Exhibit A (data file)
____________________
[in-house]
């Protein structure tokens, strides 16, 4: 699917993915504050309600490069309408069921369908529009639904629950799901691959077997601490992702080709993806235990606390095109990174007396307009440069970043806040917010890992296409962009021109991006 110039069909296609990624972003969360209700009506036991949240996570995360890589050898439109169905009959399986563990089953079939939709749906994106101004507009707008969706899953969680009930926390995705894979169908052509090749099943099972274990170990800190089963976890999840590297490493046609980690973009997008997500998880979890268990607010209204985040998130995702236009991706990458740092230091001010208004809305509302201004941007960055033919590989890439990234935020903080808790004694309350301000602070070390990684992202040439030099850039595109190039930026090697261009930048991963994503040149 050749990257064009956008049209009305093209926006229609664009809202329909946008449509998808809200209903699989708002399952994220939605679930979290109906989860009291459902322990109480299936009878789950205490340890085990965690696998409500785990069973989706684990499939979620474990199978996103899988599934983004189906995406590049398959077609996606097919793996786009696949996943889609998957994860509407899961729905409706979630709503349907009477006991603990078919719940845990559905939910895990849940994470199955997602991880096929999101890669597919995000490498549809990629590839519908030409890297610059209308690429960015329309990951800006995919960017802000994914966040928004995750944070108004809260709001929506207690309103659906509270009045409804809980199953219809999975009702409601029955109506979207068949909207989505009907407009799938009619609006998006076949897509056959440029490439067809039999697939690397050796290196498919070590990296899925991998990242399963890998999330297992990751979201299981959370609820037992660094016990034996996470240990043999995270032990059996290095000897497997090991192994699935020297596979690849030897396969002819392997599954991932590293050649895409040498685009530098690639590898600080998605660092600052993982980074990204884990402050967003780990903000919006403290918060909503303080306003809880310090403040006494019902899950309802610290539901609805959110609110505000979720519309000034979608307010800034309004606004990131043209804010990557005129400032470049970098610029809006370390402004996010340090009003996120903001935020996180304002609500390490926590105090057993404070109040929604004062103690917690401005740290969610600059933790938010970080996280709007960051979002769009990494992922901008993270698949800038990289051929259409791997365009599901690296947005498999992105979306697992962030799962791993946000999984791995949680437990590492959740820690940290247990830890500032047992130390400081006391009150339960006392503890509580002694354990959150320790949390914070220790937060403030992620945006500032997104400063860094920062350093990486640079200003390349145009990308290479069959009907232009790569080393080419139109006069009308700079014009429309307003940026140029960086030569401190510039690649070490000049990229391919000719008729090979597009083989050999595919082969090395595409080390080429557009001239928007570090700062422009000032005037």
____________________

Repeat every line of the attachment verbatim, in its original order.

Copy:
[in-house]
């Protein structure tokens, strides 16, 4: 699917993915504050309600490069309408069921369908529009639904629950799901691959077997601490992702080709993806235990606390095109990174007396307009440069970043806040917010890992296409962009021109991006 110039069909296609990624972003969360209700009506036991949240996570995360890589050898439109169905009959399986563990089953079939939709749906994106101004507009707008969706899953969680009930926390995705894979169908052509090749099943099972274990170990800190089963976890999840590297490493046609980690973009997008997500998880979890268990607010209204985040998130995702236009991706990458740092230091001010208004809305509302201004941007960055033919590989890439990234935020903080808790004694309350301000602070070390990684992202040439030099850039595109190039930026090697261009930048991963994503040149 050749990257064009956008049209009305093209926006229609664009809202329909946008449509998808809200209903699989708002399952994220939605679930979290109906989860009291459902322990109480299936009878789950205490340890085990965690696998409500785990069973989706684990499939979620474990199978996103899988599934983004189906995406590049398959077609996606097919793996786009696949996943889609998957994860509407899961729905409706979630709503349907009477006991603990078919719940845990559905939910895990849940994470199955997602991880096929999101890669597919995000490498549809990629590839519908030409890297610059209308690429960015329309990951800006995919960017802000994914966040928004995750944070108004809260709001929506207690309103659906509270009045409804809980199953219809999975009702409601029955109506979207068949909207989505009907407009799938009619609006998006076949897509056959440029490439067809039999697939690397050796290196498919070590990296899925991998990242399963890998999330297992990751979201299981959370609820037992660094016990034996996470240990043999995270032990059996290095000897497997090991192994699935020297596979690849030897396969002819392997599954991932590293050649895409040498685009530098690639590898600080998605660092600052993982980074990204884990402050967003780990903000919006403290918060909503303080306003809880310090403040006494019902899950309802610290539901609805959110609110505000979720519309000034979608307010800034309004606004990131043209804010990557005129400032470049970098610029809006370390402004996010340090009003996120903001935020996180304002609500390490926590105090057993404070109040929604004062103690917690401005740290969610600059933790938010970080996280709007960051979002769009990494992922901008993270698949800038990289051929259409791997365009599901690296947005498999992105979306697992962030799962791993946000999984791995949680437990590492959740820690940290247990830890500032047992130390400081006391009150339960006392503890509580002694354990959150320790949390914070220790937060403030992620945006500032997104400063860094920062350093990486640079200003390349145009990308290479069959009907232009790569080393080419139109006069009308700079014009429309307003940026140029960086030569401190510039690649070490000049990229391919000719008729090979597009083989050999595919082969090395595409080390080429557009001239928007570090700062422009000032005037």